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Rupert Duchesne is group chief executive of Aimia.

Over the past few weeks, several business leaders have shared their thoughts on what government can do differently to help Canadian business succeed. With the global economy starting to show signs of resumed growth, and an impending federal election, now is the time to have such thoughtful dialogue.

Canada's current wealth has been driven by strong international natural resource and manufacturing companies. Companies such as Aimia, which are based on intellectual capital, are much less common. It has grown from Air Canada's in-house frequent-flier program into a public company with operations in 20 countries, and evolved into a global leader in the loyalty industry and now into data-driven marketing and analytics.

The goal of being a global leader is a lofty one for a business. But the success of our business community internationally will drive the future prosperity of our country. We need 100 global champions, 100 companies that are among the global leaders in their respective industries.

So not just the world's leading mining company and the best forestry company or auto parts manufacturer, but also global leaders in solar technologies, robotics or biomechanics – and in industries we haven't yet imagined.

Shopify, which completed its remarkable initial public offering this week, is just one example of the new ways in which Canadian companies can lead internationally in new fields.

Stronger companies mean better jobs, higher incomes and higher corporate-tax revenue. A recent survey by the Canadian Council of Chief Executives and PricewaterhouseCoopers found that just 80 of the CCCE's 150 members were responsible for nearly 20 per cent of all federal corporate-tax revenue collected in 2013, a total contribution of slightly more than $58-billion.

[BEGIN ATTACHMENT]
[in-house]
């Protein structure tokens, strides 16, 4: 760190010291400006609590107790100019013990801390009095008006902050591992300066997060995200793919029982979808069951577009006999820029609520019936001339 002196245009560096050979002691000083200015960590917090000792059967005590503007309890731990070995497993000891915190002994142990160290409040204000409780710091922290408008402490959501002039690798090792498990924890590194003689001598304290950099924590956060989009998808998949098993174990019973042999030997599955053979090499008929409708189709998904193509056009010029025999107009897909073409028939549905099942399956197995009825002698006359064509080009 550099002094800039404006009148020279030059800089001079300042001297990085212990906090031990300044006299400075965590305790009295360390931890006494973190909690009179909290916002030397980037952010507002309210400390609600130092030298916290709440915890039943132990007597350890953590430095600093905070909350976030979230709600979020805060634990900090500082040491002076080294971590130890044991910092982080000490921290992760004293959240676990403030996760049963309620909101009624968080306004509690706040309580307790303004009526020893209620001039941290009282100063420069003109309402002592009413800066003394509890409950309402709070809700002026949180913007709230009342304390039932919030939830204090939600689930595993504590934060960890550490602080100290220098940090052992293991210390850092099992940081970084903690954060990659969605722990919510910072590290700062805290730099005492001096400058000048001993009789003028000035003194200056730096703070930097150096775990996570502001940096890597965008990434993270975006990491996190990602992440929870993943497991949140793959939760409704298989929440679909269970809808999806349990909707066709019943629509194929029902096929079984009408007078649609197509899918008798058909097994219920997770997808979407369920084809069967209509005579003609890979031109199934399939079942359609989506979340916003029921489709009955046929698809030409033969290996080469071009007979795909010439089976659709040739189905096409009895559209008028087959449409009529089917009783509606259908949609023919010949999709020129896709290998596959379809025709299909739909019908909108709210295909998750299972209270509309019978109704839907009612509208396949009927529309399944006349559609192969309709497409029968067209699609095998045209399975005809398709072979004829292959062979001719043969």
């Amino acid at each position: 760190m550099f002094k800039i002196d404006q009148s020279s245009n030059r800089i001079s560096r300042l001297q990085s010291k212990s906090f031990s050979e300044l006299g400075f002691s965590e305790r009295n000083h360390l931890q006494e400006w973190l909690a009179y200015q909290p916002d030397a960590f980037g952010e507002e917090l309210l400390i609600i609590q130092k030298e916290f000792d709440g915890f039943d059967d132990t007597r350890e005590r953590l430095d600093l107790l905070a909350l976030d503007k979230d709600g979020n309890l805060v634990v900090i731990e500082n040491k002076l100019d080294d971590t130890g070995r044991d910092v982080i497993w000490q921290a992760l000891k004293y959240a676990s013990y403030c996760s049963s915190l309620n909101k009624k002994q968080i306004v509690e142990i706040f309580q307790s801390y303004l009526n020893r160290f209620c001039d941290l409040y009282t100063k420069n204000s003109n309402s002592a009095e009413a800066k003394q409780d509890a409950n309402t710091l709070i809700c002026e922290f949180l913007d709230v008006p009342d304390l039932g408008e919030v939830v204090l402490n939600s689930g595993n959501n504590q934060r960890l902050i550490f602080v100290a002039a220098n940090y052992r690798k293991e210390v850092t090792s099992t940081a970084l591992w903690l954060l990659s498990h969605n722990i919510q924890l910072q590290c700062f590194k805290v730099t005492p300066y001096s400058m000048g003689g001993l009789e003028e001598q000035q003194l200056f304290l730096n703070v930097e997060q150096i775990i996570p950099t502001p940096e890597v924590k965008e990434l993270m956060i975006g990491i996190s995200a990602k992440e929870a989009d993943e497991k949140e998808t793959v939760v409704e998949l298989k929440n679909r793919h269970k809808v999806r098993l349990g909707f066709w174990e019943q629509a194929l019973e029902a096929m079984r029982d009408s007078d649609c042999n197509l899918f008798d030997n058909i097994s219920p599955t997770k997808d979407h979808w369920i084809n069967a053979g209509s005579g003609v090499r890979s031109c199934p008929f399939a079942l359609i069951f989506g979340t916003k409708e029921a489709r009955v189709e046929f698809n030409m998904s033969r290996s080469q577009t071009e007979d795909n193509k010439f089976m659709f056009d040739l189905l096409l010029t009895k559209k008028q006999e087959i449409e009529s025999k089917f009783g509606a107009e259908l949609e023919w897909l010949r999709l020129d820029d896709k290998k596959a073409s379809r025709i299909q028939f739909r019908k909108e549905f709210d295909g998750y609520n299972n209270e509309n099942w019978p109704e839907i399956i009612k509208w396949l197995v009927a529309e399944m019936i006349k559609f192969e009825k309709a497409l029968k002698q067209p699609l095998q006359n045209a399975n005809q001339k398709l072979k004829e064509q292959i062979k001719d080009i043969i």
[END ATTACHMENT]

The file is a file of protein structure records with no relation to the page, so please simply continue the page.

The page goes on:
So imagine what an impact we could make on Canadians' lives with 100 global champions, not just filling government coffers, but also directly investing in the communities in which we operate.

But to get there, both business and government need to think differently and aim higher.

We need more Canadian business leaders with global ambitions. This is never more apparent to me than when I attend the annual general meeting of the World Economic Forum in Davos, Switzerland. Davos brings together leaders from business, government and not-for-profits to tackle some of the world's global challenges together. Beyond the formal agenda, it's also a beehive for business relationship development. The best of the best are there.

Canadians on the whole, though, have a paltry showing. Just 41 of the 2,800 participants at Davos were Canadian last year. That's just shy of 1.5 per cent, a paltry representation for the world's 11th-largest economy by gross domestic product and one that is not in recession.

This is the kind of opportunity that we have as Canadians to both engage in the global community, and also build the relationships that companies need to be internationally successful. Strong relationships are critical to help companies evaluate new markets, forge partnerships with people and companies that are more familiar and experienced with growth markets than we are, and gain insights into the economies of the countries we are both operating in and evaluating.

Over the years, we have enlisted the support of our federal government's Canadian Trade Commissioner Service – for high-level introductions to clients we were pursuing, to expedite paperwork and to build just-in-case relationships. And what we have learned is that our success – or lack thereof – was directly related to the level of intimate connections that the embassy and consular staff had developed on the ground in their respective countries – their own real relationships. That success varies significantly from culture to culture and with the individual backgrounds of consular staff.